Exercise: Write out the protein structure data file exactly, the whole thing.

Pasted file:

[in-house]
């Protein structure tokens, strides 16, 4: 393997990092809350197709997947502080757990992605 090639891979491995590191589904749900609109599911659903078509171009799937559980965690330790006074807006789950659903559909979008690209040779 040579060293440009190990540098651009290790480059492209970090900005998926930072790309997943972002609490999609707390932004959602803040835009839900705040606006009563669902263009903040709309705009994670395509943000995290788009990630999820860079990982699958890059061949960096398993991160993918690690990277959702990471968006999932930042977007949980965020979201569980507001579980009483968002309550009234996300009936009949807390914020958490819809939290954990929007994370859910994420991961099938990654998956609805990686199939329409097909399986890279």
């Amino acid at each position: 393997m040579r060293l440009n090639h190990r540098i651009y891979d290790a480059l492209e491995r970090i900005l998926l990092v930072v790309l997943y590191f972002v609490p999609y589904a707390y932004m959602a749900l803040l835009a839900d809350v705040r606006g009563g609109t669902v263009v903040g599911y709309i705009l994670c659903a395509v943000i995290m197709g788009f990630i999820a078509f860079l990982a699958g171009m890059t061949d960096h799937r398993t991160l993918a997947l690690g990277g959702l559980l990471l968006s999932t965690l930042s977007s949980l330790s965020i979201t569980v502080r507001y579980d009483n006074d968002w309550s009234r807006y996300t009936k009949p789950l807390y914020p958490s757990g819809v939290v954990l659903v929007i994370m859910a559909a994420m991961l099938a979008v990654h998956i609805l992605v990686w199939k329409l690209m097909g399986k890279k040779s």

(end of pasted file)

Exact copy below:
[in-house]
């Protein structure tokens, strides 16, 4: 393997990092809350197709997947502080757990992605 090639891979491995590191589904749900609109599911659903078509171009799937559980965690330790006074807006789950659903559909979008690209040779 040579060293440009190990540098651009290790480059492209970090900005998926930072790309997943972002609490999609707390932004959602803040835009839900705040606006009563669902263009903040709309705009994670395509943000995290788009990630999820860079990982699958890059061949960096398993991160993918690690990277959702990471968006999932930042977007949980965020979201569980507001579980009483968002309550009234996300009936009949807390914020958490819809939290954990929007994370859910994420991961099938990654998956609805990686199939329409097909399986890279």
């Amino acid at each position: 393997m040579r060293l440009n090639h190990r540098i651009y891979d290790a480059l492209e491995r970090i900005l998926l990092v930072v790309l997943y590191f972002v609490p999609y589904a707390y932004m959602a749900l803040l835009a839900d809350v705040r606006g009563g609109t669902v263009v903040g599911y709309i705009l994670c659903a395509v943000i995290m197709g788009f990630i999820a078509f860079l990982a699958g171009m890059t061949d960096h799937r398993t991160l993918a997947l690690g990277g959702l559980l990471l968006s999932t965690l930042s977007s949980l330790s965020i979201t569980v502080r507001y579980d009483n006074d968002w309550s009234r807006y996300t009936k009949p789950l807390y914020p958490s757990g819809v939290v954990l659903v929007i994370m859910a559909a994420m991961l099938a979008v990654h998956i609805l992605v990686w199939k329409l690209m097909g399986k890279k040779s």